The Peking legations quarter

Such a provocative action inevitably drew a response from foreign governments.  An eight-nation alliance of foreign powers sent 20,000 troops to China, including Australian troops fighting under the British flag, in a series of interventions over the following year to relieve the siege and put down the rebellion.  The sieges of the legations quarter and nearby Beitang cathedral were lifted on 14th August 1900.  Sixty-nine soldiers and civilians were killed and 159 wounded defending the legations quarter during the fifty-five day siege.

Fallout of the Boxer Rebellion

The Empress Dowager Cíxǐ and the Qing court were humiliated by the occupation of Peking and the sacking of the Forbidden City by foreign troops.  The Dowager Empress herself fled the Forbidden City prior to its occupation but in so doing lost face with the Chinese people, further discrediting her already weak leadership.

After a year under foreign occupation, the Qing court signed the Boxer Protocol on the 7th September 1901 with the allied powers, which officially brought the conflict to a close.

The allies allowed Empress Dowager Cíxǐ to remain in power.  She used this opportunity to embark on a reform program, scrapping the centuries-old imperial examination system to gain entry into the public service.  It was too late however for such piece-meal reforms to have any effect in stabilising the dynasty’s decline.  The rebellion further broadened the conflict between anti-Qing revolutionaries based in southern China and anti-foreign royalists, based in the north.  This division would explode to life during the warlord period after the fall of the dynasty over a decade later.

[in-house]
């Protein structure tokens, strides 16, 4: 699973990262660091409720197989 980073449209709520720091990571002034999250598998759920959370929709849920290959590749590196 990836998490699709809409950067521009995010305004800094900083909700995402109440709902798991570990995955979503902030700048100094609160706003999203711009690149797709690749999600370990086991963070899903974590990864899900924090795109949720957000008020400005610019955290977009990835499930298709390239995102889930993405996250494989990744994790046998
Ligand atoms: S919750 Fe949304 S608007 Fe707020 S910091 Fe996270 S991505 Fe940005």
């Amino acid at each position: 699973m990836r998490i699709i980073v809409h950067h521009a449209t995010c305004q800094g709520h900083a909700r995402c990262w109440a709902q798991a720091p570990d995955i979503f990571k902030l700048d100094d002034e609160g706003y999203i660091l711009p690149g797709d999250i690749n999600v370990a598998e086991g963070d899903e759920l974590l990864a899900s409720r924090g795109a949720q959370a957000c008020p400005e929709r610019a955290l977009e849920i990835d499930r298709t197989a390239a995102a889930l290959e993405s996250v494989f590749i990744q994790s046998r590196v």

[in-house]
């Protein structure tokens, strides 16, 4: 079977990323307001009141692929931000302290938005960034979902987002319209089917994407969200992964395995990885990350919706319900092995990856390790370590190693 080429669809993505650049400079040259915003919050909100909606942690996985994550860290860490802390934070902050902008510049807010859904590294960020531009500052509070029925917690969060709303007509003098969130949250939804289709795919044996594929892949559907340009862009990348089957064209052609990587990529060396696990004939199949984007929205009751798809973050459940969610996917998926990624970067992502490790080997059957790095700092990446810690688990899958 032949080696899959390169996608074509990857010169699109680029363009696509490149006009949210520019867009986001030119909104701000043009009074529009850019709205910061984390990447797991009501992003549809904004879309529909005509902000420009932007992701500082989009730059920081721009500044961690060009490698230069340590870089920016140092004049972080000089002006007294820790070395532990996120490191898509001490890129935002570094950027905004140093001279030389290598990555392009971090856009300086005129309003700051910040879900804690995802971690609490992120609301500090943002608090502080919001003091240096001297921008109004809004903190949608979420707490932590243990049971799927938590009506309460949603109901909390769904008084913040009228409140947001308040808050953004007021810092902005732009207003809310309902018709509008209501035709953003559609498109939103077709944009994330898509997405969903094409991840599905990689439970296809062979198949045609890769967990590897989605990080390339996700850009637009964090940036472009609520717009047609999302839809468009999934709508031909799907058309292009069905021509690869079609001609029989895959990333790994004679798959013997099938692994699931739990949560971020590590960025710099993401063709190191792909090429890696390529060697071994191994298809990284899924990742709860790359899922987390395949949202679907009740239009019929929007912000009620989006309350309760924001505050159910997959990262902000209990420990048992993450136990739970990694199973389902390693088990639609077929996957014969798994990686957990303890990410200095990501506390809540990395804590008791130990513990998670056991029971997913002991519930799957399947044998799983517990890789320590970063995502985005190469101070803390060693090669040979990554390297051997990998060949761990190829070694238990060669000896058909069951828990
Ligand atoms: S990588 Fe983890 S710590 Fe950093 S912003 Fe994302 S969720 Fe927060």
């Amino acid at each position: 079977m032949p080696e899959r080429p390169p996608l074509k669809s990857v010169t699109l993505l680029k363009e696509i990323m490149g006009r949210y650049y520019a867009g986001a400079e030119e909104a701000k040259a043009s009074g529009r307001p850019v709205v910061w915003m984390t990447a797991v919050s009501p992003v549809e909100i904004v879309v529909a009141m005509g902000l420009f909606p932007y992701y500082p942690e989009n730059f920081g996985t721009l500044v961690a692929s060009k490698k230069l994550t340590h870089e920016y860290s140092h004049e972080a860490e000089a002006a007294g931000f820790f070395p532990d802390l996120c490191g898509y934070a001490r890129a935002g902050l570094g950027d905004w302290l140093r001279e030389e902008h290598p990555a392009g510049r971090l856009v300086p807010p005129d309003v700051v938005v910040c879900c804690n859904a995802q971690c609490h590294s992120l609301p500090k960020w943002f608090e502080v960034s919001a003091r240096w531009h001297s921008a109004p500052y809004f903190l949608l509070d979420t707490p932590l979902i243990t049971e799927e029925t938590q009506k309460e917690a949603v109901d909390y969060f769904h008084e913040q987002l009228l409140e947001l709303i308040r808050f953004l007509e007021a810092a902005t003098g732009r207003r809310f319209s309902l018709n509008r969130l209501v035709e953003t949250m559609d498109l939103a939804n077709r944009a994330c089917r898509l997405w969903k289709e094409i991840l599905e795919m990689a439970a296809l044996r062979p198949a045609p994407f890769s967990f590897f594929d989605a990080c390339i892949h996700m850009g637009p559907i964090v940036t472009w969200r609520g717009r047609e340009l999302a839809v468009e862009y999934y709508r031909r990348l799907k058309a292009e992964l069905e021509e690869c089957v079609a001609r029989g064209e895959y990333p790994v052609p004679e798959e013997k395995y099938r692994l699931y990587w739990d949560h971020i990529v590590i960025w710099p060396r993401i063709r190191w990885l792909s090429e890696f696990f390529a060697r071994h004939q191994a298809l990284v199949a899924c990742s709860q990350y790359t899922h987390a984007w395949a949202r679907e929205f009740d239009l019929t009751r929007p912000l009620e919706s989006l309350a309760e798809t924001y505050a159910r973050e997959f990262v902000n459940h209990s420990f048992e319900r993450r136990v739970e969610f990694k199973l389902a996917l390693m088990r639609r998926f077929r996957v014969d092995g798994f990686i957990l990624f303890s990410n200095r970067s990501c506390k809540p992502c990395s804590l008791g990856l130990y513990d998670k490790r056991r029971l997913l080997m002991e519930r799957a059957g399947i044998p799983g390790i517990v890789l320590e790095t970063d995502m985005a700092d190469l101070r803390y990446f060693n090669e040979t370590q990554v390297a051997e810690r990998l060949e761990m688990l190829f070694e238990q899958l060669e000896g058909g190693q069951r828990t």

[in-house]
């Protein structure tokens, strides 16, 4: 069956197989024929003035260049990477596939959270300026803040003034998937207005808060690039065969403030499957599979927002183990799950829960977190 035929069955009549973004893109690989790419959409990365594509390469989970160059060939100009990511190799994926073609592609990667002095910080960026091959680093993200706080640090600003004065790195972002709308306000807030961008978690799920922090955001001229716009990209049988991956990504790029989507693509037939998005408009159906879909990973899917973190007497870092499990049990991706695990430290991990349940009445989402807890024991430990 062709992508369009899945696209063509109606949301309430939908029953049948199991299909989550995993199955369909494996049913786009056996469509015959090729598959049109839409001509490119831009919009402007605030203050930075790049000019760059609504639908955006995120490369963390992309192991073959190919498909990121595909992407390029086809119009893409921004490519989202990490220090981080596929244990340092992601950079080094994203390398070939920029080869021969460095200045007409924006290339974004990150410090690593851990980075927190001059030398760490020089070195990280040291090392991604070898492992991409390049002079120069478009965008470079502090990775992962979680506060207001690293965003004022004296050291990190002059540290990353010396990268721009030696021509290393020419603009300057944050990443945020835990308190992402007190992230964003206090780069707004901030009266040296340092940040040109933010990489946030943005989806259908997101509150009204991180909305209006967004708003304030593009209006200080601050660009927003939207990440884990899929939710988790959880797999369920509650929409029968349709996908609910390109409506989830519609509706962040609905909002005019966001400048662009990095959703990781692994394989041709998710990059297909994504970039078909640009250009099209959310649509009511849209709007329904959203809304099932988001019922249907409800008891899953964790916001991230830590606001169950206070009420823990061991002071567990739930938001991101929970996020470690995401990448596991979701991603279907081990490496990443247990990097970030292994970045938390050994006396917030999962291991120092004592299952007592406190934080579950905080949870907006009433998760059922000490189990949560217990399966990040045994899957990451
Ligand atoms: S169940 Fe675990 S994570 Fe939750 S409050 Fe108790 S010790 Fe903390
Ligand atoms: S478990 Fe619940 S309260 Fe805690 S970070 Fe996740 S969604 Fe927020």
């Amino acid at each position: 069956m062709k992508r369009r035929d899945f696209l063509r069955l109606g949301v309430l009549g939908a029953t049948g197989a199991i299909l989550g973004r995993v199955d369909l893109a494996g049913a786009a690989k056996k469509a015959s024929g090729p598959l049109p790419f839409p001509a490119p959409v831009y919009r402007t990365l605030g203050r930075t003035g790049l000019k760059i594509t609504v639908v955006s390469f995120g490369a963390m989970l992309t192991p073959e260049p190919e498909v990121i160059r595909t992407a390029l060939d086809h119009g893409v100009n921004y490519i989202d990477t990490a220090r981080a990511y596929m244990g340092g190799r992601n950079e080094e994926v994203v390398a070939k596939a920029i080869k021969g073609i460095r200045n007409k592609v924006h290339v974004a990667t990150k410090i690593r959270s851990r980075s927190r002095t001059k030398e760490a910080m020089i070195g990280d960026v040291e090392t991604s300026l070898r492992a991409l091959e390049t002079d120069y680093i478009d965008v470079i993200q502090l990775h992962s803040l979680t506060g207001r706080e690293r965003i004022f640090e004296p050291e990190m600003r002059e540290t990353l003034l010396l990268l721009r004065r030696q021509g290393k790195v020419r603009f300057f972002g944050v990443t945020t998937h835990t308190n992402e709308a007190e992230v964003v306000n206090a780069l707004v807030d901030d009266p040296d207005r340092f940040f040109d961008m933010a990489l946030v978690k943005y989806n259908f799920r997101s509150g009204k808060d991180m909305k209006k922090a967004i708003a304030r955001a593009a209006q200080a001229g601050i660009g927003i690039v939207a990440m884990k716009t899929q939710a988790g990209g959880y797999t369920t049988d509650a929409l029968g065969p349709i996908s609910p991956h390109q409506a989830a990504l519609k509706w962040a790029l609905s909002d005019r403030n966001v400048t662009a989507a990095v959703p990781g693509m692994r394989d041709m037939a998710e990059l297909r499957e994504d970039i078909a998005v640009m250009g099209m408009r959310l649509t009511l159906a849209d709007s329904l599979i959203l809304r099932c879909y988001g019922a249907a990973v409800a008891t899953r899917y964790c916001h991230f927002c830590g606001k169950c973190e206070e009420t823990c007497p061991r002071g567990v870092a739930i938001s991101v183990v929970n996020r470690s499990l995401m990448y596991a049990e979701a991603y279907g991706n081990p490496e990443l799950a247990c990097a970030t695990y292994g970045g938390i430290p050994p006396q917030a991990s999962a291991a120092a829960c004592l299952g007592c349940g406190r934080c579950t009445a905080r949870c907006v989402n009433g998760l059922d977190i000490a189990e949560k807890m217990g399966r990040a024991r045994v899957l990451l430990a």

Empress Dowager Cíxǐ died 1908, leaving a power vacuum that was never properly filled.  The heir apparent was the infant boy Pu Yi, who was only two years old at the time, who was designated emperor under regency of Zeifeng.  Pu Yi abdicated the throne in 1912 after the Wuchang Coup and Xinhai Revolution, which formally dissolved the Qing Dynasty and swept the victorious Nationalist regime to power.

Further Information

The Boxer Rebellion in China: 1898-1900.

PBS: What Was the Boxer Rebellion?

Modern History Sourcebook: Fei Ch’i-hao – The Boxer Rebellion, 1900.

Ben Habib: Lecture Series – Introducing Contemporary China.

The old Ming Wall and the canal, which is today covered by Chongwenmen Dong Dajie.